Photo: Belmont Police officers are coming under increasing abuse from some in the public
In the past few months, Belmont Police officers have been receiving an increasing amount of verbal abuse from some members of the public, according to Belmont Police Chief James MacIsaac in a report to the Select Board.
Officers report they often receive the “middle finger” or people yell “something derogatory at them on a weekly basis,” said MacIsaac.
In one of the most blatant incidents, almost daily a person driving along Concord Avenue stops, or slows down, at the detail officer and shouts “F–k you, murderer!” or “ACAB” which, according to Board Chair Roy Epstein, “stands for something you can look up … because it’s not a nice term.”
Additionally, anti-police graffiti has been tagged in town with the aforementioned “ACAB” that was recently painted on the underpass of the commuter rail bridge at Belmont Center.
And in one case, the abuse turned physical, according to MacIsaac. On Friday afternoon, Sept. 11, a patrol sergeant responding to an emergency call was driving on Waverley when somebody threw a full cup of coffee across his windshield.
While Belmont Police have experienced the occasional incident by a member of the public, rarely has it been sustained over time and committed by several people.
The reaction from the Select Board was one of dismay that members of the community would attack public safety officers.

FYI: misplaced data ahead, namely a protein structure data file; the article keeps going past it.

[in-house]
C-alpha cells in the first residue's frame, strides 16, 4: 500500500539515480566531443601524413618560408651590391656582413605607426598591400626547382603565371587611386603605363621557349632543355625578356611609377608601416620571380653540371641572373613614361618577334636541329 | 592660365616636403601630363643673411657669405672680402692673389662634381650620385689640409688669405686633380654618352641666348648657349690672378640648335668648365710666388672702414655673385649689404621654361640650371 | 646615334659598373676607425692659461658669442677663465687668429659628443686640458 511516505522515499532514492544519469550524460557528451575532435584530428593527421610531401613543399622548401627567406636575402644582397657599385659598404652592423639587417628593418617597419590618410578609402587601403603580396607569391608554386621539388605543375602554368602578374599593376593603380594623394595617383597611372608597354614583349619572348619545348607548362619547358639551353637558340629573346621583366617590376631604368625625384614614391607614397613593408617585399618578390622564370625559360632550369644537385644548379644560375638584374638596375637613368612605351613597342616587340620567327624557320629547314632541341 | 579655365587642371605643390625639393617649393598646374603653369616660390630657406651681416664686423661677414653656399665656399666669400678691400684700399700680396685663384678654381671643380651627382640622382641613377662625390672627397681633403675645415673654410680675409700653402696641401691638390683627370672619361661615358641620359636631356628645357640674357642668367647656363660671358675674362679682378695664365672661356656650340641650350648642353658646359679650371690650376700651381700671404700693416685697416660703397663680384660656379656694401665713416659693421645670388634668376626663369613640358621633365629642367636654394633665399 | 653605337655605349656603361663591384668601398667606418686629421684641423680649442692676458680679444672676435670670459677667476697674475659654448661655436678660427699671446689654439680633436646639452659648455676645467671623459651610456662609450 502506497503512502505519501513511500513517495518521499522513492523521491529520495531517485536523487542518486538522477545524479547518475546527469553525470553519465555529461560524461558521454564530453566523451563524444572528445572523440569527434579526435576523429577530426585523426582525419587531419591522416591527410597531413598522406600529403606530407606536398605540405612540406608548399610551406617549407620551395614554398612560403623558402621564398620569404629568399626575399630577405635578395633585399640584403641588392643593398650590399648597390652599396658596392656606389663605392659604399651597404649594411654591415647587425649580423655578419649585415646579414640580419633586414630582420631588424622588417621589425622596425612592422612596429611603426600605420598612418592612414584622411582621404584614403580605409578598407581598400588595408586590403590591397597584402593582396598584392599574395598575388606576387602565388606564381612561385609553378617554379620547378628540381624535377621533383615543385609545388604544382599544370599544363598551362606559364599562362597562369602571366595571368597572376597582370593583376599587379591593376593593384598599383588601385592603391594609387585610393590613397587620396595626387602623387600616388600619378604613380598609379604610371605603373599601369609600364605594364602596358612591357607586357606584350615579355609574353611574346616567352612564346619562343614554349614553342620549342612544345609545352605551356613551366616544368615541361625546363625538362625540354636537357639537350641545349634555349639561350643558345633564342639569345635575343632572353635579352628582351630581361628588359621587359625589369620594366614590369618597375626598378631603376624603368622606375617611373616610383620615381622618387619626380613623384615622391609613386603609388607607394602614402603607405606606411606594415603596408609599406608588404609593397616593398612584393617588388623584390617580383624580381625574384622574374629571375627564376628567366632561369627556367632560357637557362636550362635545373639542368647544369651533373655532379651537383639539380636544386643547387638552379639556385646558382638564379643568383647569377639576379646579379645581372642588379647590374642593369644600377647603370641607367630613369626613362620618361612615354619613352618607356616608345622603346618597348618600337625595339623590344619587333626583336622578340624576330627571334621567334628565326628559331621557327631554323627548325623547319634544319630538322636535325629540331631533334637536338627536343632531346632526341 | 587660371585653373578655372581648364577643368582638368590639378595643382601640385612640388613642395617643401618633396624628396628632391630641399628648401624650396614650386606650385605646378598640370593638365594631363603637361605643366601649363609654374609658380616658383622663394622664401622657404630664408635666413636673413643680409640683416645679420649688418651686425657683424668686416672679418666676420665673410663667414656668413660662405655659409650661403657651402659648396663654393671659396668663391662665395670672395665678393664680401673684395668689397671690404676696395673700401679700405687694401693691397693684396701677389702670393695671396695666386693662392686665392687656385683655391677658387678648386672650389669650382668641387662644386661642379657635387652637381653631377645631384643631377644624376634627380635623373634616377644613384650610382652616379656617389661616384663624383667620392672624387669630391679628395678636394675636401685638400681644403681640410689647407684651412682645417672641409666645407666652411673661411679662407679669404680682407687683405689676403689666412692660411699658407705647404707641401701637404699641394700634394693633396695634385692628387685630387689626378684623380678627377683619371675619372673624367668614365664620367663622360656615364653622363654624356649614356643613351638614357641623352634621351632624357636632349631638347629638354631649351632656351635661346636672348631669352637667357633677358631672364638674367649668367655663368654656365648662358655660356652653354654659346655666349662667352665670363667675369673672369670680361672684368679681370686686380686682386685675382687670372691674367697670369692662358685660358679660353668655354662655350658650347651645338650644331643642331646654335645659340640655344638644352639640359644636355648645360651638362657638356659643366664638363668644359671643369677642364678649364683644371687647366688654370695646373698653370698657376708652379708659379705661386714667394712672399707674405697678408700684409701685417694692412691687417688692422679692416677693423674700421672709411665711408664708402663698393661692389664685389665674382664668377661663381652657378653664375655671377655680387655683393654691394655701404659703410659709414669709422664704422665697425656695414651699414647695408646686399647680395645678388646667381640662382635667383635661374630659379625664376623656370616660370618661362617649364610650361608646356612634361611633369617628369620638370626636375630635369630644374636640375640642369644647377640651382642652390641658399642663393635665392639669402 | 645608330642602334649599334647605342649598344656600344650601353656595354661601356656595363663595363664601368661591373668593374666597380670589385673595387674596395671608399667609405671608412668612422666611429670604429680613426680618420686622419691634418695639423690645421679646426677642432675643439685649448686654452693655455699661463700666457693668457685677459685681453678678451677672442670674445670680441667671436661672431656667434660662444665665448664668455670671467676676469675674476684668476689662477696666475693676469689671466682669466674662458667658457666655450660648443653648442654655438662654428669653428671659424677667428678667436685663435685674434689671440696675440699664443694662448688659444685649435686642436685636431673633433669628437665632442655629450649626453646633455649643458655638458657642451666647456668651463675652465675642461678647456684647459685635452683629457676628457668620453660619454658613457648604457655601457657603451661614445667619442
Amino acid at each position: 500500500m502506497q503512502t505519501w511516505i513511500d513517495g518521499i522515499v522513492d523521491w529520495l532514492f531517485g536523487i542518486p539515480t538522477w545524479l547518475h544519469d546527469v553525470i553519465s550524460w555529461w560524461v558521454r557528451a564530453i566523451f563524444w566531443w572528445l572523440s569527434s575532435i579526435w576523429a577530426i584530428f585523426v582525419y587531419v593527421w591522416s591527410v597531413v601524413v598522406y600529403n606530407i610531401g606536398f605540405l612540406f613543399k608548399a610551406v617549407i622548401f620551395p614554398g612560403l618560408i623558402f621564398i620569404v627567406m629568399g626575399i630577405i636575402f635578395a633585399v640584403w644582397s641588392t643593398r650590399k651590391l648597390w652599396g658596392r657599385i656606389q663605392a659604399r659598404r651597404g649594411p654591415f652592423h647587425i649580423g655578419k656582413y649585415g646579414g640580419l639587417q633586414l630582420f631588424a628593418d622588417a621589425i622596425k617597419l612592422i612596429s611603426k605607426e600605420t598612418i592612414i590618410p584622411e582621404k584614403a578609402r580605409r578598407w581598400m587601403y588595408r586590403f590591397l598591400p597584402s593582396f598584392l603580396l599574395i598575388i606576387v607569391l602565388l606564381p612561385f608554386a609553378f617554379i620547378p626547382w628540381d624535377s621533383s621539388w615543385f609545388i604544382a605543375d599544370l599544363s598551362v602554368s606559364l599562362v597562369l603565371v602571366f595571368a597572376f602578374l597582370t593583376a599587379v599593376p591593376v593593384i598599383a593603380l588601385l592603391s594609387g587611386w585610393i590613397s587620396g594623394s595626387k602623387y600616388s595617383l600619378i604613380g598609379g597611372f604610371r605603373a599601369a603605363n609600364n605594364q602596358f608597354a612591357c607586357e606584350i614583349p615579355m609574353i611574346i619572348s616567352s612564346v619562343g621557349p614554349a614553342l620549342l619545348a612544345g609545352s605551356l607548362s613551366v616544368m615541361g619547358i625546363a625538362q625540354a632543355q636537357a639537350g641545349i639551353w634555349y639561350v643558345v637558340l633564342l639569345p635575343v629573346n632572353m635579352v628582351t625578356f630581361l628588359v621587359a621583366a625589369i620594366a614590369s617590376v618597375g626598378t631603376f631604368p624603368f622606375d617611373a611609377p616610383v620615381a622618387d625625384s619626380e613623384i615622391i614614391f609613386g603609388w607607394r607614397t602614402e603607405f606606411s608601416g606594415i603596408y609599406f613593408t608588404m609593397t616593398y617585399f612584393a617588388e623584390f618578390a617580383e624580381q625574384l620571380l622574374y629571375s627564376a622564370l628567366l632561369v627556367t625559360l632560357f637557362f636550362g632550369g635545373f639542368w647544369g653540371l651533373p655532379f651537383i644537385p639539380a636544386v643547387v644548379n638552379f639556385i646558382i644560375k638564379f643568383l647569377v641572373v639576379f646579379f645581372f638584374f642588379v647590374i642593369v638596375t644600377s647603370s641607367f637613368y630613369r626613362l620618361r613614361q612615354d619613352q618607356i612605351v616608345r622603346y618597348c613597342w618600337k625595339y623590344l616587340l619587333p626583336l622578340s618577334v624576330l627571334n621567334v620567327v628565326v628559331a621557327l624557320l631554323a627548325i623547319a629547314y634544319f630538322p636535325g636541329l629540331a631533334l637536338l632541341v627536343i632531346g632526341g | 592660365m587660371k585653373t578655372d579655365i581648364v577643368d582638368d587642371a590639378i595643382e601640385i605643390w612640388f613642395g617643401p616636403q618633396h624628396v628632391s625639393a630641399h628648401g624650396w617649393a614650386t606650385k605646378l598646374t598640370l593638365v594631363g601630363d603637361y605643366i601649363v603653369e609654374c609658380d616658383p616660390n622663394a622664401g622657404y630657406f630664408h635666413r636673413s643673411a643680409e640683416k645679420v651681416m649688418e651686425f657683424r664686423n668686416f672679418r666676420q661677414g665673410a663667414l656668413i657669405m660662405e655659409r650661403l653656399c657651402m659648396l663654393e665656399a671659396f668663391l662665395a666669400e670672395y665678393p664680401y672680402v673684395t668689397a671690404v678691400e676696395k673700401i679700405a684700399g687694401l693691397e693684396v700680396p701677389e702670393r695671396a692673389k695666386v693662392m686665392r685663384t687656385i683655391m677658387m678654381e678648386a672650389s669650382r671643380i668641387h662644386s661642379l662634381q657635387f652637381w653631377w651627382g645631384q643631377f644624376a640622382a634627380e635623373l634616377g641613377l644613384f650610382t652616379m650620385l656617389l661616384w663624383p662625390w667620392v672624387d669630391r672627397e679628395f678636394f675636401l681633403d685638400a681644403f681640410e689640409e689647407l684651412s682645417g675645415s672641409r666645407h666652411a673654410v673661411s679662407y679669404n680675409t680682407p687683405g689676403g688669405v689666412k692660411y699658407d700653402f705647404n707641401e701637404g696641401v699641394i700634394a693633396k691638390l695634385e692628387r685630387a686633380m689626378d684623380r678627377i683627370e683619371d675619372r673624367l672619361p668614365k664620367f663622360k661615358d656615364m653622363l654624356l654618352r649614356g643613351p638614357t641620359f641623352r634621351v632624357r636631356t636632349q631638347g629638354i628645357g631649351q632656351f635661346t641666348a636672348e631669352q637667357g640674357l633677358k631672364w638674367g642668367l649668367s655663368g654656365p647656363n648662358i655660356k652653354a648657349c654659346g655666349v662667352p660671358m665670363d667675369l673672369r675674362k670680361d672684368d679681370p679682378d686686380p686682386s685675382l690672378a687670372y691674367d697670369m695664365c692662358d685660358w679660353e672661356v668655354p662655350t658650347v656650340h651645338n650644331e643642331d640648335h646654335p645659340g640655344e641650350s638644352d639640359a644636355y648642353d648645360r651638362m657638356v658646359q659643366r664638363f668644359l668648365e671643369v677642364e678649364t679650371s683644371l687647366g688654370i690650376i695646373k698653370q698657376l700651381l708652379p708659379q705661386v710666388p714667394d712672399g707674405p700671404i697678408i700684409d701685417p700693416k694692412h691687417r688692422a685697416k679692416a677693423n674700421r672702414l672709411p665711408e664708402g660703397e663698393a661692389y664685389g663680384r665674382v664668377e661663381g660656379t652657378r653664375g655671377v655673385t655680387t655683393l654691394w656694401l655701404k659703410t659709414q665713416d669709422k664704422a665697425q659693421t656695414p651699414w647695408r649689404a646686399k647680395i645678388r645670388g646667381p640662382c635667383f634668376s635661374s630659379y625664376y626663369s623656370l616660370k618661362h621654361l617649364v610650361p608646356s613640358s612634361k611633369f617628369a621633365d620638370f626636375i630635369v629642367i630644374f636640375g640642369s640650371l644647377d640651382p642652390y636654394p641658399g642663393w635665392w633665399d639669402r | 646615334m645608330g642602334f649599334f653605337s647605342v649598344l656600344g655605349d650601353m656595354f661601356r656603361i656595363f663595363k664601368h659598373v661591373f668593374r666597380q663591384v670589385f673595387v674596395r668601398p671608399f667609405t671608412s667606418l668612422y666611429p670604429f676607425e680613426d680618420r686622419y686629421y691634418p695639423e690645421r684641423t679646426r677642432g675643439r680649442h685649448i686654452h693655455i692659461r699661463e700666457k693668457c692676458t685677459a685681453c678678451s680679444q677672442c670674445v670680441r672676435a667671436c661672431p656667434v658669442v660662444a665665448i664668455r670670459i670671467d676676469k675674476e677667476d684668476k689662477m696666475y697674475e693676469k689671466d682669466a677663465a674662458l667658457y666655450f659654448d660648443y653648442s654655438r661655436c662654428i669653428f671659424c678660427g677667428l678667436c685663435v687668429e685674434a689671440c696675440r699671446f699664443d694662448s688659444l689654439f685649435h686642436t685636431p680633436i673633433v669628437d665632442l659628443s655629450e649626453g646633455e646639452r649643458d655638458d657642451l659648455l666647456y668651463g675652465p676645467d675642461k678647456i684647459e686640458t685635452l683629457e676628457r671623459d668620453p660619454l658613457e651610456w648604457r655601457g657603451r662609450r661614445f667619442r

“I’m astonished that you think behavior like that is appropriate for a police force that is highly professional, highly courteous, and does a great job,” said Epstein.
“I understand that there is a lot of protest going on nationwide. But I think we need to make sure that we continue to treat the officers in Belmont with the appropriate level of courtesy and respect for the professional job that they deliver to the community,” said Tom Caputo of the Board.
Select Board Member Adam Dash pointed out that MacIsaac and the department have been very supportive of all those police reforms, including when in June high school students held a rally for Black Lives Matters.
“To lash out at them over something like that, it was just barking the wrong tree entirely,” said Dash.
Epstein believed that most Belmontians are supportive of the department and should take the time to demonstrate that fact.
“I would ask is for other members of the public, is when you go by a police officer, maybe you can slow down and say something nice to them, and show that they’re actually appreciated,” said Epstein.